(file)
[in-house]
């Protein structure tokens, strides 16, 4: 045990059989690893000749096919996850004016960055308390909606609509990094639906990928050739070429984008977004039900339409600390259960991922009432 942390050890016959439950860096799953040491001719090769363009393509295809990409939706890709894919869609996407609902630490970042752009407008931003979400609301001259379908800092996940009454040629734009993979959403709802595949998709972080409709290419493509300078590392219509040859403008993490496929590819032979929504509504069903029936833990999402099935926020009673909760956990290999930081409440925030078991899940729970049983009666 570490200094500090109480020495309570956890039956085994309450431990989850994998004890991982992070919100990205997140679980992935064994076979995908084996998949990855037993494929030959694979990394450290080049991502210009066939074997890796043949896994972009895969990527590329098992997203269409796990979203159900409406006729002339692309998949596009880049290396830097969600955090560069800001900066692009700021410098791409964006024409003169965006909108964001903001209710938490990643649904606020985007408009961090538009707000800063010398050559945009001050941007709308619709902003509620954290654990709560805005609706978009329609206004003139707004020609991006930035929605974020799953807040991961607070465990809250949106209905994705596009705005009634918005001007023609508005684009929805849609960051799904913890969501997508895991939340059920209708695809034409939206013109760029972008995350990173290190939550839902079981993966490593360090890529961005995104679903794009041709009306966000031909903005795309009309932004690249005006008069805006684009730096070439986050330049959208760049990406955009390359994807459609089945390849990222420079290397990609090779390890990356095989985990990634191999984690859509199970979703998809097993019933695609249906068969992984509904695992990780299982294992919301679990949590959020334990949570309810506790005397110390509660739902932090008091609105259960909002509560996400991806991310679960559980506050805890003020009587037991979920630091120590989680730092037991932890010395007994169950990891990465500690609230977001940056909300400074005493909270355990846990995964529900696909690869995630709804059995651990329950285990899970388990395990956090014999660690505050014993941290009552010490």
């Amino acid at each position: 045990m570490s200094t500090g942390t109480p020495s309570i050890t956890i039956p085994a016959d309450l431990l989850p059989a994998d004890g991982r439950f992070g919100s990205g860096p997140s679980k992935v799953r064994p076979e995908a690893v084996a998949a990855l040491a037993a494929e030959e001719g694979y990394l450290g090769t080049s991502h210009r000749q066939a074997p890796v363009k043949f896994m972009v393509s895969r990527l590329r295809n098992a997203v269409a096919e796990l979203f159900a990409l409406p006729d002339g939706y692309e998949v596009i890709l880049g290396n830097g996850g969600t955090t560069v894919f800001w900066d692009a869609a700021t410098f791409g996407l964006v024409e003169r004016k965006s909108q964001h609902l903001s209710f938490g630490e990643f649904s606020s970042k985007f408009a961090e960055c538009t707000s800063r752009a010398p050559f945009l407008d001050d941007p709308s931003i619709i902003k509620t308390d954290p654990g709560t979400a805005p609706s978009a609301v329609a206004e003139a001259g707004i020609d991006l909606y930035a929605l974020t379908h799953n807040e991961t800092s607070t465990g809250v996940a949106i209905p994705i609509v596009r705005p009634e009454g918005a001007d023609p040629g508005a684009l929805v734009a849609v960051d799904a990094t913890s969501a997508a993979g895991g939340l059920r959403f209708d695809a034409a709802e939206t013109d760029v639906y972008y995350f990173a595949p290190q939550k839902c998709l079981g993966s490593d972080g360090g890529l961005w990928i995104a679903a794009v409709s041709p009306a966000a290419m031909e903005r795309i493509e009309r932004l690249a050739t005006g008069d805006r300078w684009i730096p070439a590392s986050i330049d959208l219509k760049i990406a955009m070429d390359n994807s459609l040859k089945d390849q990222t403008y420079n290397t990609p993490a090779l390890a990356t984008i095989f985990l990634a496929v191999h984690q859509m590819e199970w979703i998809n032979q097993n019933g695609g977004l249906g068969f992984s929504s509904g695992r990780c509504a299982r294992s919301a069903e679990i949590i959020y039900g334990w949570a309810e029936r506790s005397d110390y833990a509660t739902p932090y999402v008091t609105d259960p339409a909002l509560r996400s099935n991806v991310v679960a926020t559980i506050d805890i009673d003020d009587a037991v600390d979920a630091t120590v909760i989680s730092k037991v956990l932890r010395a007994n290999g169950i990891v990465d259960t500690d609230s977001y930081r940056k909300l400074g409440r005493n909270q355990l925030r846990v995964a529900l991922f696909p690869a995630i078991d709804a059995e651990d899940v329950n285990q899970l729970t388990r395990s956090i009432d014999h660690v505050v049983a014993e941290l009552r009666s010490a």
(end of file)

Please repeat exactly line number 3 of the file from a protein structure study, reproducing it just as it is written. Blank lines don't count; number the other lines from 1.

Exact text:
């Amino acid at each position: 045990m570490s200094t500090g942390t109480p020495s309570i050890t956890i039956p085994a016959d309450l431990l989850p059989a994998d004890g991982r439950f992070g919100s990205g860096p997140s679980k992935v799953r064994p076979e995908a690893v084996a998949a990855l040491a037993a494929e030959e001719g694979y990394l450290g090769t080049s991502h210009r000749q066939a074997p890796v363009k043949f896994m972009v393509s895969r990527l590329r295809n098992a997203v269409a096919e796990l979203f159900a990409l409406p006729d002339g939706y692309e998949v596009i890709l880049g290396n830097g996850g969600t955090t560069v894919f800001w900066d692009a869609a700021t410098f791409g996407l964006v024409e003169r004016k965006s909108q964001h609902l903001s209710f938490g630490e990643f649904s606020s970042k985007f408009a961090e960055c538009t707000s800063r752009a010398p050559f945009l407008d001050d941007p709308s931003i619709i902003k509620t308390d954290p654990g709560t979400a805005p609706s978009a609301v329609a206004e003139a001259g707004i020609d991006l909606y930035a929605l974020t379908h799953n807040e991961t800092s607070t465990g809250v996940a949106i209905p994705i609509v596009r705005p009634e009454g918005a001007d023609p040629g508005a684009l929805v734009a849609v960051d799904a990094t913890s969501a997508a993979g895991g939340l059920r959403f209708d695809a034409a709802e939206t013109d760029v639906y972008y995350f990173a595949p290190q939550k839902c998709l079981g993966s490593d972080g360090g890529l961005w990928i995104a679903a794009v409709s041709p009306a966000a290419m031909e903005r795309i493509e009309r932004l690249a050739t005006g008069d805006r300078w684009i730096p070439a590392s986050i330049d959208l219509k760049i990406a955009m070429d390359n994807s459609l040859k089945d390849q990222t403008y420079n290397t990609p993490a090779l390890a990356t984008i095989f985990l990634a496929v191999h984690q859509m590819e199970w979703i998809n032979q097993n019933g695609g977004l249906g068969f992984s929504s509904g695992r990780c509504a299982r294992s919301a069903e679990i949590i959020y039900g334990w949570a309810e029936r506790s005397d110390y833990a509660t739902p932090y999402v008091t609105d259960p339409a909002l509560r996400s099935n991806v991310v679960a926020t559980i506050d805890i009673d003020d009587a037991v600390d979920a630091t120590v909760i989680s730092k037991v956990l932890r010395a007994n290999g169950i990891v990465d259960t500690d609230s977001y930081r940056k909300l400074g409440r005493n909270q355990l925030r846990v995964a529900l991922f696909p690869a995630i078991d709804a059995e651990d899940v329950n285990q899970l729970t388990r395990s956090i009432d014999h660690v505050v049983a014993e941290l009552r009666s010490a």